In the swirl of the 24/7 weather hysteria that had now saturated the news – it didn’t help that we had a very minor earthquake earlier in the same week – it had become clear that a few notes in the usual symphonic onslaught were new, and attention worthy. I was thinking of going to the movies, I often do that on Friday Afternoons, especially during the Summer I have a flashlight, would that be enough? Well, I’m not that strong a non-conformist so I gave in.
I went to Super Discount, my preferred 99 cents store. I was on line for more than 20 minutes. Usually I’m in a line of one or two and one is always me. I got a candle, extra batteries and a small $10 radio. I have a radio in the closet that I never use, but I needed a new radio. I needed an emergency radio. If I didn’t get one I was going to be accused of being foolish, immature or unpatriotic, or some combination of all three.
Then on to C-Town, where you get limited selection, but low prices and no lines. At least they still had water, but again 20 minutes on lines. I could only imagine Shop Rite was worse. Lines at the 99 cents store and C-Town; as my daddy always warned, buy cheap, die cheap. We’re all in this together. So in addition to some usual foodstuffs, I bought cans of Dinty Moore Turkey Stew and Hormel Turkey Chili. I considered buying a can of sterno – a buddy of mine at the 99 cents was buying one – but I realized if I have to eat this stuff to survive, heating it over a can of sterno is not going to ease the pain, or the survivor’s guilt. It’s the Day After Tomorrow, not the Day After (not yet or again at least).
I was going to go to the movies, but watching Fright Night or Don’t Be Afraid of the Dark was suddenly unappealing. How can you see horror when you had enough anxiety. I could not give in to apprehension, nor could I escape it, so I read Typhoon by Joseph Conrad, a long short in a collection I peck at when I’m unsure of what to read. I respect Conrad more than I like him. The story is about a captain of a steam ship in the Far east carrying Chinese workers back home, he takes his ship into a typhoon and him and the first mate make it through this late 19th century imperial British perfect storm. Fun reading, especially in the context, but I’m simply not a Conrad enthusiast.
Saturday was strange, Irene was on everybody’s mind, pictures of empty water aisles appeared on line. Advice proliferated: fill bath tub, fill up gallon size zip lock bags and freeze them in case electricity goes out, then you could put them in the refrigerator, keep perishable food fresh and have drinking water in a pinch. It was good advice. I didn’t read any sterno recommendations, so I didn’t go to the store.
Mandatory evacuations were issued. But I was informed, they are just issued so if you stay and cannot be rescued, the city is not liable for your safety. I’m staying put! My buddy in a flood zone fled to Bayonne. I wondered if our levies would hold then was informed, we have no levies.
It was so humid, the humidity growing with the hour. By four o’clock it was a steam bath. Tape was put on windows, plywood, sheets of plastic. Sand bags in corners of places, things tied down. How strong can wind be?
Fewer pedestrians out and about… ominous, sort of creepy… the air was like steam and the drizzle brought no relief. Rain then more rain then more, more… no one got a decent night’s sleep. Worry. The word Hurricane – or typhoon – is fraught with destruction. I talked with my buddy Danny, who survived Katrina, I told him it was category one. You could play lawn darts in a category one, he sneered. Katrina was a four. 8, 10 am… I wasn’t sure, the radio wasn’t sure… was the time it was predicted to make land fall.
I wanted to walk out in the eye of the hurricane, see the eye of Irene, stare into the eye and not blink. Rain was pounding. I was up early, by six AM it was just ferociously torrential. Never saw such rain. DVDs, NPR news, Facebook, New York Times. The Jersey City Independent said it would stay online throughout the weekend (usually they do not publish Saturday and Sunday). Here they had local updates and such. No weather fear mongering, just useful information, access it and decide what to do. By 10:30 it was clear, the rain had faded. Was this the eye? I wandered downstairs – the elevators had been turned off – saw one of my neighbors. She was not afraid to go outside. She was going to church, she said. It was downgraded to a tropical storm, and has moved away. It’s over.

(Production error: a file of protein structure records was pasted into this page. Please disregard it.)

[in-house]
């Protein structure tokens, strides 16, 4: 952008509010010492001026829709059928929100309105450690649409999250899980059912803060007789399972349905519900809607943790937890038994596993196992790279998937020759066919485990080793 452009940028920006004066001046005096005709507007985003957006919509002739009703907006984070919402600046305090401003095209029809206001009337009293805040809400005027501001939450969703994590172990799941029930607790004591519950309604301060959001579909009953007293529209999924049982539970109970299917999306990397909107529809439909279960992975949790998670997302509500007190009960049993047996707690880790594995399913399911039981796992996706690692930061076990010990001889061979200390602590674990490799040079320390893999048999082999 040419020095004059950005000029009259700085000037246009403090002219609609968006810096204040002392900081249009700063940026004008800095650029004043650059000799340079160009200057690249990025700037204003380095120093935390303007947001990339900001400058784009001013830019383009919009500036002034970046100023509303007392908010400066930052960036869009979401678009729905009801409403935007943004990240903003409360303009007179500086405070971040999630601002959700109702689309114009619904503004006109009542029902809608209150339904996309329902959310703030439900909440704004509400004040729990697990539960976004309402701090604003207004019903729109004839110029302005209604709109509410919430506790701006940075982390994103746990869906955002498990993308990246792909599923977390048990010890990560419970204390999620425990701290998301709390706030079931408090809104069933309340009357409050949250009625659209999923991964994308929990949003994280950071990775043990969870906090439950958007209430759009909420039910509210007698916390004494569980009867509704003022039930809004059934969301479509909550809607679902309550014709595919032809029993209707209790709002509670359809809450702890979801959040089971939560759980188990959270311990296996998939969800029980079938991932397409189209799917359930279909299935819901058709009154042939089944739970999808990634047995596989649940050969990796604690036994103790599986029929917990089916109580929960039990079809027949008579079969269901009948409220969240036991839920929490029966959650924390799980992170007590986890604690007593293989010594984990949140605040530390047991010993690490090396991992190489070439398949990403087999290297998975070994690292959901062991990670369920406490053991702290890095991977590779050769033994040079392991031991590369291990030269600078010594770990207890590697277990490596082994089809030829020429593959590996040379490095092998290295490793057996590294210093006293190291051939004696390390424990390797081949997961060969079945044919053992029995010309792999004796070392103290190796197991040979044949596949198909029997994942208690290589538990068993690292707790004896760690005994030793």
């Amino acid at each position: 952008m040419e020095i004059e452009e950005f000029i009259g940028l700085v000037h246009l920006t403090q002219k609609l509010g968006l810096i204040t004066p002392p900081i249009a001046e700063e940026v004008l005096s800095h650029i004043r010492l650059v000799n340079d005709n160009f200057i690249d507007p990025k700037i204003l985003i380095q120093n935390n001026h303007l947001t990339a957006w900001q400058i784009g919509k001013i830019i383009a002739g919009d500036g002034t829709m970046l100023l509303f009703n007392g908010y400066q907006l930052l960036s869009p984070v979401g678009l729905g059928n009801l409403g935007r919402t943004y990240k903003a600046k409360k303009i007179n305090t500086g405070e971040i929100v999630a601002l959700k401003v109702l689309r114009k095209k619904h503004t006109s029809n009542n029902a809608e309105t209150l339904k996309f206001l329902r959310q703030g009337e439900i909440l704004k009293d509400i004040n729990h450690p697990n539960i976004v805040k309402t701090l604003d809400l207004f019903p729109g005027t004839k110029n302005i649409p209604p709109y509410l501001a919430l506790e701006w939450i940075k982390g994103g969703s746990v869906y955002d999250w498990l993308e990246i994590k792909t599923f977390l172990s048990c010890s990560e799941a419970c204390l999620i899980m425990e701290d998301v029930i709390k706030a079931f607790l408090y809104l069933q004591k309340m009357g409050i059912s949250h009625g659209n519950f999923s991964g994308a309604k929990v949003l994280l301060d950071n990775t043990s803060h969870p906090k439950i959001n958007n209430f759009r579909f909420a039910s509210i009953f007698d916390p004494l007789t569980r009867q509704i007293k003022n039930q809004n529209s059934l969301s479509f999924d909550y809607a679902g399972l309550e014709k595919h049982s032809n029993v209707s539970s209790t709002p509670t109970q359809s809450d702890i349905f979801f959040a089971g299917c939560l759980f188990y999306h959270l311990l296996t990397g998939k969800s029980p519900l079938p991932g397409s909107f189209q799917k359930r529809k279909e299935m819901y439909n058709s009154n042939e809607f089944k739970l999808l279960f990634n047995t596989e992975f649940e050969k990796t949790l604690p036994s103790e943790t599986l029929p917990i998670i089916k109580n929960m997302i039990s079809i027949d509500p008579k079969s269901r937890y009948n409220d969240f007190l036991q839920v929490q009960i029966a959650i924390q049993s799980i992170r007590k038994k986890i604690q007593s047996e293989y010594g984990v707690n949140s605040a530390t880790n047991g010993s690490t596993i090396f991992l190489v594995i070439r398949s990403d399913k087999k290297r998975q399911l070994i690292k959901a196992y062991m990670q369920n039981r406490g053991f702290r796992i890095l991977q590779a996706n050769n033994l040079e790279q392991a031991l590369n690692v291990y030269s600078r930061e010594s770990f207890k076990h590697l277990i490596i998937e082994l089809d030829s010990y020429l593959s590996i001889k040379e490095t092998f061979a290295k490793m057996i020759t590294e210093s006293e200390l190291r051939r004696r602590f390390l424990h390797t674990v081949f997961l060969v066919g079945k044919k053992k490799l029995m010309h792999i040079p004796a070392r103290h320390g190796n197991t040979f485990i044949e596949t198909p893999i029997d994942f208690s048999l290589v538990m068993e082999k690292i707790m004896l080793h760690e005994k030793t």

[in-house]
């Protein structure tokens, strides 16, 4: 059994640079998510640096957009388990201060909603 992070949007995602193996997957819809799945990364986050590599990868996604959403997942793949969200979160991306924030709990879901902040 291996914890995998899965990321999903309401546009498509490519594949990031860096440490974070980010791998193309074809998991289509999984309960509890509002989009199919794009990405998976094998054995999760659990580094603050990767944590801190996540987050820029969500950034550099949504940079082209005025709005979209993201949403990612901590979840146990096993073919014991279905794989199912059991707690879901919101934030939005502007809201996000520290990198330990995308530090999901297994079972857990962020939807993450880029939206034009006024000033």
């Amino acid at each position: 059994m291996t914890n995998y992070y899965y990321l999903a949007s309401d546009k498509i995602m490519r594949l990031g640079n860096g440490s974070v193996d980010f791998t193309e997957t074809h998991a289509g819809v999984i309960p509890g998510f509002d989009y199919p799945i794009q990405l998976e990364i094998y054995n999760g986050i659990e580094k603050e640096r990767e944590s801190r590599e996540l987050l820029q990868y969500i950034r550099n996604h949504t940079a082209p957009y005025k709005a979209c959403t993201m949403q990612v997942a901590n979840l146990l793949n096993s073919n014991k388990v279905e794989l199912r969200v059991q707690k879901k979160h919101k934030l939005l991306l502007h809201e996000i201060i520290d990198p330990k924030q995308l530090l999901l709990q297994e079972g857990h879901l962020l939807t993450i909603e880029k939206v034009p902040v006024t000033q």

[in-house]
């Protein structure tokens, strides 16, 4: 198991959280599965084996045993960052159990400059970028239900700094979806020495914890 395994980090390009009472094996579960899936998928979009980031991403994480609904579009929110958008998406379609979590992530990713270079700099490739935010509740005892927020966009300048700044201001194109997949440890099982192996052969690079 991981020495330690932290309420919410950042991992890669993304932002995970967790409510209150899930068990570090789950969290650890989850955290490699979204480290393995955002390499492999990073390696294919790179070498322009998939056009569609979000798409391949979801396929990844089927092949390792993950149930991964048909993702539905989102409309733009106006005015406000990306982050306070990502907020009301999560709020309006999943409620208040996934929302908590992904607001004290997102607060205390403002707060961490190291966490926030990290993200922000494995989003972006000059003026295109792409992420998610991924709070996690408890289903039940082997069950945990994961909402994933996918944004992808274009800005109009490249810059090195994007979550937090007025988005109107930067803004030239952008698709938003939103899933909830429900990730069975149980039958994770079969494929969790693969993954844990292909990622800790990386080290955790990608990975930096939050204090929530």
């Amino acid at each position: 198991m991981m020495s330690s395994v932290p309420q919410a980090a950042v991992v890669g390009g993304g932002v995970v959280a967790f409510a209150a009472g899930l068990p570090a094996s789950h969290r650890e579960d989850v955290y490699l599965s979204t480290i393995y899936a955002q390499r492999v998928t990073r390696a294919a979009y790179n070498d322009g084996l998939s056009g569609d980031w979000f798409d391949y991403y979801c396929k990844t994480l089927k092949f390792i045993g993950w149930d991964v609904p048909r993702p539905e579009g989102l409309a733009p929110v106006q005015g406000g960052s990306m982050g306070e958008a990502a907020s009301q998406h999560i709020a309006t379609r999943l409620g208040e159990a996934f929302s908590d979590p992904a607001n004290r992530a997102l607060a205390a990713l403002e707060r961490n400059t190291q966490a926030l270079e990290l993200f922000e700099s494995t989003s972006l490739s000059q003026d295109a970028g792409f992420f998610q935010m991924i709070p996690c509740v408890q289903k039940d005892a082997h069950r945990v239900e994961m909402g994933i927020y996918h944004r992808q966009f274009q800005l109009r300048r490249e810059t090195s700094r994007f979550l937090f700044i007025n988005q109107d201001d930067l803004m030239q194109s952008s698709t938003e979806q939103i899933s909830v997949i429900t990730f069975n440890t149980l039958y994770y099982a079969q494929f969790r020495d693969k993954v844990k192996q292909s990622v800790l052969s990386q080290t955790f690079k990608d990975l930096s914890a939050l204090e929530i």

Over? Does that mean no eye of the hurricane? Dang. I wanted to be in the middle of chaos and remain stoic! Oh well, have to wait for the next disaster to prove my strength of will.
Erie. Few people were out. Flooding on streets that I had never saw before, not widespread but startling. Part of Christopher Columbus was closed off. New lakes and rivers already giving birth to new generations of disease carrying mosquitoes. People were making jokes, since the damage was relatively minor compared to the potential devastation warned about on the News.
I saw some Sunflowers knocked down by Irene. Oh the humanity! We… will… rebuild. Nothing seemed open this early.
I couldn’t find anyplace for lunch. I was prepared for disaster and what might come after but I forgot to plan for lunch! I went home and heated the turkey chili in the microwave which I ate with fat free soybean chips. The state of comfort food after you have a heart attack is pretty dismal.
Later on, more people on the street. Everybody being neighborly, everybody glad to see each other. Jersey City is so cool that way: faces recognizable that you don’t really know or talk to regularly but there’s a wave or nod and then at times like this, you pause and rap, happy this familiar stranger made it through.
Was it as bad predicted, no but you hear other stories, a buddy of mine in Westchester without power and flooded, North Carolina’s outer banks, parts of Vermont. The storm here was not as bad, destruction came in patches and that destruction was devestating.
No one in J.C. could think of a worse storm here either. Maybe it wasn’t as bad as the fear mongering weather reports would have us believe, but it was as bad as we’ve seen a storm be, which is saying a lot. Later in the day, walking around again, I went to the River, exchange Place. The wind was incredible. Flags were twisting in the wind. I saw a branch get ripped off a tree. In with intense humidity, out with furious gusts. The update on the JCI was about which Jersey City bars that would be opened tonight, fun, usefull story.